3:42 am
a lot of the ways they were made sick were exactly the ways, i should point out in your reporting, that were predicted or described by the company that makes it, which is why they said that they should be used in such careful ways. are the people who were made sick by this chemical seeking redress? what are they doing to get their medical expenses covered? and are they covered in some of the settlements with gulf coast residents that covered the rest of the oil spill? >> they are trying, rachel. but it'll be an uphill path because, now, you know, bp set aside last year, roughly $8 billion for medical claims. but unfortunately most of the illnesses that these people are suffering from are not covered under that settlement and that's partly because they were not well represented by the plaintiff's committee, the attorneys handling that. so it is a kind of a tragedy that goes on. some of them have already taken buyouts from bp but they are paid pennies on the dollar and at $60,000 and their medical
3:43 am
bills are way beyond that. so you know, i think that is part of the reason that i felt so strongly about getting this story out is that these people were basically treated as collateral damage by bp. as part of bp's coverup, they were willing to sacrifice the health of the workers, hundreds and possibly thousands of them, and also coastal residents, a little 3-year-old boy we write about in this story who was fine until he started breathing this stuff in. and now he got terribly sick. let's not forget the eco system where 33%, one-third of the seafood we americans eat come out of that gulf. that too was terribly damaged by this use of corexit. which is an orwellian term, by the way, if i've ever heard one. corexit as the name for a dispersant. once you put that with oil it becomes 52 times more toxic. >> mark hertsgaard, also the author of "hot." living through the next 50 years on earth.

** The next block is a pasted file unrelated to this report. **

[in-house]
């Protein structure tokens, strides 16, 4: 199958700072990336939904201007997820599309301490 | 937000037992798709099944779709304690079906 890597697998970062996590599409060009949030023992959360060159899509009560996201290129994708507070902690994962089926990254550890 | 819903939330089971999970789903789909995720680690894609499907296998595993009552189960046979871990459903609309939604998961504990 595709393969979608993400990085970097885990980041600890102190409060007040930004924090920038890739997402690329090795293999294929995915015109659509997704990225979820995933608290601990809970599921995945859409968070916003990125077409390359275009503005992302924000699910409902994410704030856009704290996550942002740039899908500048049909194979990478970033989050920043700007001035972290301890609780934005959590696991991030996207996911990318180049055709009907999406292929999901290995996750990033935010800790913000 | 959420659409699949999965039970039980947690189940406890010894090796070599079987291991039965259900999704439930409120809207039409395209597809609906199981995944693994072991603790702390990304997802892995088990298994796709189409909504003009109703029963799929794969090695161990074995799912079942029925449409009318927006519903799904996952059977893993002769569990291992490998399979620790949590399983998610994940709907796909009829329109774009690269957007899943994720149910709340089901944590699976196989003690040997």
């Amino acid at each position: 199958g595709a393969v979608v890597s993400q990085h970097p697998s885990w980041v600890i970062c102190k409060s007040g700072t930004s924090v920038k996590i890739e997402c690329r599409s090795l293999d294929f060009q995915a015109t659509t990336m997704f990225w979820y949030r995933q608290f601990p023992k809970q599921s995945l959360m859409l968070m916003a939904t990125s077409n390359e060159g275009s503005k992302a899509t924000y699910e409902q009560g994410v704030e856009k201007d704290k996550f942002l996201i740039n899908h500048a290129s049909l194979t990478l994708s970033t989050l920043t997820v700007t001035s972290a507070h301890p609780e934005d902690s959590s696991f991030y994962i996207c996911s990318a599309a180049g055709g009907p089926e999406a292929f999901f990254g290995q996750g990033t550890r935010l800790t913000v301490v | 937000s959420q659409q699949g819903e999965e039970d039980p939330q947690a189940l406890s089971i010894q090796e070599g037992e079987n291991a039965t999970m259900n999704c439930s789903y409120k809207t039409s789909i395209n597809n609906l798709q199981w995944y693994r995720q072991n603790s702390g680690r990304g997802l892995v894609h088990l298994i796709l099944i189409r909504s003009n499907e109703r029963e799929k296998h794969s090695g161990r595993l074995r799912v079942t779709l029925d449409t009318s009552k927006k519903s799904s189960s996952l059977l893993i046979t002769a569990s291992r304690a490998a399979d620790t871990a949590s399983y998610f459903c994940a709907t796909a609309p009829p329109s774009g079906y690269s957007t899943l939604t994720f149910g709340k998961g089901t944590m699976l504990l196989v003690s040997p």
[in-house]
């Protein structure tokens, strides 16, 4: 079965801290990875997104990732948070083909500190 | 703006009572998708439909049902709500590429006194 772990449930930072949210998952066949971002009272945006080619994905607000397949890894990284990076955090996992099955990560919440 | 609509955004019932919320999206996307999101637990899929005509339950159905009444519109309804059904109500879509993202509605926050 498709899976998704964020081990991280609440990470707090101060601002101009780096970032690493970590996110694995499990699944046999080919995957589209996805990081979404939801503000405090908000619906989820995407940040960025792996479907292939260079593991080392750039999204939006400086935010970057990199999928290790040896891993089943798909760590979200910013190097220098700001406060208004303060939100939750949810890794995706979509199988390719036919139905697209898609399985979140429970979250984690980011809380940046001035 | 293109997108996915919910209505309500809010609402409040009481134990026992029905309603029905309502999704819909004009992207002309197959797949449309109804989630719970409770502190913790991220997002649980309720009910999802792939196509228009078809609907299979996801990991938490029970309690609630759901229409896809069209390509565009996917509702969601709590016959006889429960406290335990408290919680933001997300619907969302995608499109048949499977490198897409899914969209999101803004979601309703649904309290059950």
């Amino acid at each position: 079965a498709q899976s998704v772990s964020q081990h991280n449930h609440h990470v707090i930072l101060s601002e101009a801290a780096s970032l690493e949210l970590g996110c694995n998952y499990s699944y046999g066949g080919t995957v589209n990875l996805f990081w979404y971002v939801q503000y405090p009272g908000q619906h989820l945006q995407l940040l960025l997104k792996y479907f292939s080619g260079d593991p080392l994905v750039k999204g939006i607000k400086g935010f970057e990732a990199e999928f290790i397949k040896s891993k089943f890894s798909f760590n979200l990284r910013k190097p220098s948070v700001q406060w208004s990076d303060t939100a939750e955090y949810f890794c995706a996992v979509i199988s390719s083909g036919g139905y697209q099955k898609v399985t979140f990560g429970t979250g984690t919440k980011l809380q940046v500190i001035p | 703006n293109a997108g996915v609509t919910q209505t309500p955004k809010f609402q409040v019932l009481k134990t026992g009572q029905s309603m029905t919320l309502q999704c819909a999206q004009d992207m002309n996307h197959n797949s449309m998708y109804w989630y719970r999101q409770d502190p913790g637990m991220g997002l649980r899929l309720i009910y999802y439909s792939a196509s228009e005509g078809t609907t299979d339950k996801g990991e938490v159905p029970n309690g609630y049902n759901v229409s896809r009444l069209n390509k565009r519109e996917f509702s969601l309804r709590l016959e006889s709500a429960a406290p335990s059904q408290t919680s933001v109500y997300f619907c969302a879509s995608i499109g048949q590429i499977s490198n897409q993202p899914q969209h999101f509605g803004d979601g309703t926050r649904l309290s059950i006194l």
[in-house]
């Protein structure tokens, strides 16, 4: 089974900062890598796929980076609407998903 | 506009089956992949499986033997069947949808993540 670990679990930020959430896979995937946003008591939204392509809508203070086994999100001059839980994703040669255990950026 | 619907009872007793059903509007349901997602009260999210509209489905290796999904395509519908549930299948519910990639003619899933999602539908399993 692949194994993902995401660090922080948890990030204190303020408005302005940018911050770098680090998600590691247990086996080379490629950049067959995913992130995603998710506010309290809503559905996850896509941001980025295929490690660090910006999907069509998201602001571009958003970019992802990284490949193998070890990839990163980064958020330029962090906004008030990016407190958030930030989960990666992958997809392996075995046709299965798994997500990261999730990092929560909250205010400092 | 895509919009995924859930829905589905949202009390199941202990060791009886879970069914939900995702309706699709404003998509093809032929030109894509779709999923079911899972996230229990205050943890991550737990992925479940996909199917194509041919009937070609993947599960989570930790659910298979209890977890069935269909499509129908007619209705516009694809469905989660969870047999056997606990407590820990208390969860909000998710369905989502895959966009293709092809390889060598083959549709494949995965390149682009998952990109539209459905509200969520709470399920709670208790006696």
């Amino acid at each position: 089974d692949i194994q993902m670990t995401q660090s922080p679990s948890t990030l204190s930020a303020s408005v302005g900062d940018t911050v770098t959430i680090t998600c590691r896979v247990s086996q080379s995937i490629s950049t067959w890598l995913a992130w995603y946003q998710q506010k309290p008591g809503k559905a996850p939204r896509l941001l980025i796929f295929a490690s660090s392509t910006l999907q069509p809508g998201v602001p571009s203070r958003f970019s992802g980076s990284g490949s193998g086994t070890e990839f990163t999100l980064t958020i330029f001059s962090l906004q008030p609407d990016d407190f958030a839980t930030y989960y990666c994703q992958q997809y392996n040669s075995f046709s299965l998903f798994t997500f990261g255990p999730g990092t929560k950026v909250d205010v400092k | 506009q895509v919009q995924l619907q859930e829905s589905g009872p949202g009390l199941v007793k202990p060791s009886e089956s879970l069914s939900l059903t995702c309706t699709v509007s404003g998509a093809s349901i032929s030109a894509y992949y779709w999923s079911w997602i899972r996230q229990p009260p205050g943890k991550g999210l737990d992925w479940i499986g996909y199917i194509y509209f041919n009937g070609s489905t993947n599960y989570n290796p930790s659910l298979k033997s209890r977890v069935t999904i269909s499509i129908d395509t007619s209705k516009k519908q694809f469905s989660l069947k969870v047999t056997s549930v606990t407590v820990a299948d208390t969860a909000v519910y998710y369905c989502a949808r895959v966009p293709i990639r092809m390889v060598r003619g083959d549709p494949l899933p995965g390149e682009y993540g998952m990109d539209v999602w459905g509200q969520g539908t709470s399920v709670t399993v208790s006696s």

3:44 am
mark, this is an important story. thanks for your reporting on this. thanks for talking with us tonight. >> thanks for airing it. >> i appreciate it. >> are you a deeply suspicious, deeply suspicious person, but you can't seem to find your soul mate? i have some very bad advice for you, just ahead. one... more... step! [ mom ] my little girl...she loves to help out on big jobs. good thing there's bounty select-a-size. it's the smaller powerful sheet that acts like a big sheet. look! one select-a-size sheet of bounty is 50% more absorbent than a full size sheet of the leading ordinary brand. ♪ i got it! [ mom ] use less with the small but powerful picker upper. bounty select-a-size. and try bounty napkins. why are 8 million people why are 8 million people sleeping better tonight? they went to a sleep number store. the only place in the world you'll find the sleep number bed with dual air technology. it allows you to adjust to the support your body needs. each of your bodies.
3:45 am
you'll only find sleep number at one of our over 400 stores nationwide, where right now save $400 on the only memory foam bed that adjusts to each of you. plus special financing on all beds sleep number. comfort. individualized. [ agent smith ] i've found software that intrigues me. it appears it's an agent of good. ge has wired their medical hardware with innovative software to be in many places at the same time. using data to connect patients to software, to nurses to the right people and machines. ♪ helping hospitals treat people even better, while dramatically reducing waiting time. now a waiting room is just a room. [ telephone ringing ]
3:46 am
[ static warbles ] [ beeping ] red or blue? ♪
3:47 am
3:48 am
programming note, we are about to air something on msnbc here tonight in just a few minutes. that we have never aired before. right after this show tonight, you should stick around. because we are premiering a special about what happened in the boston marathon bombing last week. but it is using material that you likely have not seen before. it is the story of what happened in boston told using surveillance camera footage, video available from the scene and still images, a lot of which you will not have seen. essentially the visual story of what happened in boston and how that bombing went down. it is striking material. put together in a way that you will find striking. and it is premiering tonight right after this show. so we've got something important coming up, but you have to plan to stay here on msnbc thereafter. okay, good. deal? okay, we'll be right back. [ female announcer ] are you sensitive to dairy?
3:49 am
then you'll love lactose-free lactaid® it's 100% real milk that's easy to digest so you can fully enjoy the dairy you love. lactaid®. for 25 years, easy to digest. easy to love.
3:50 am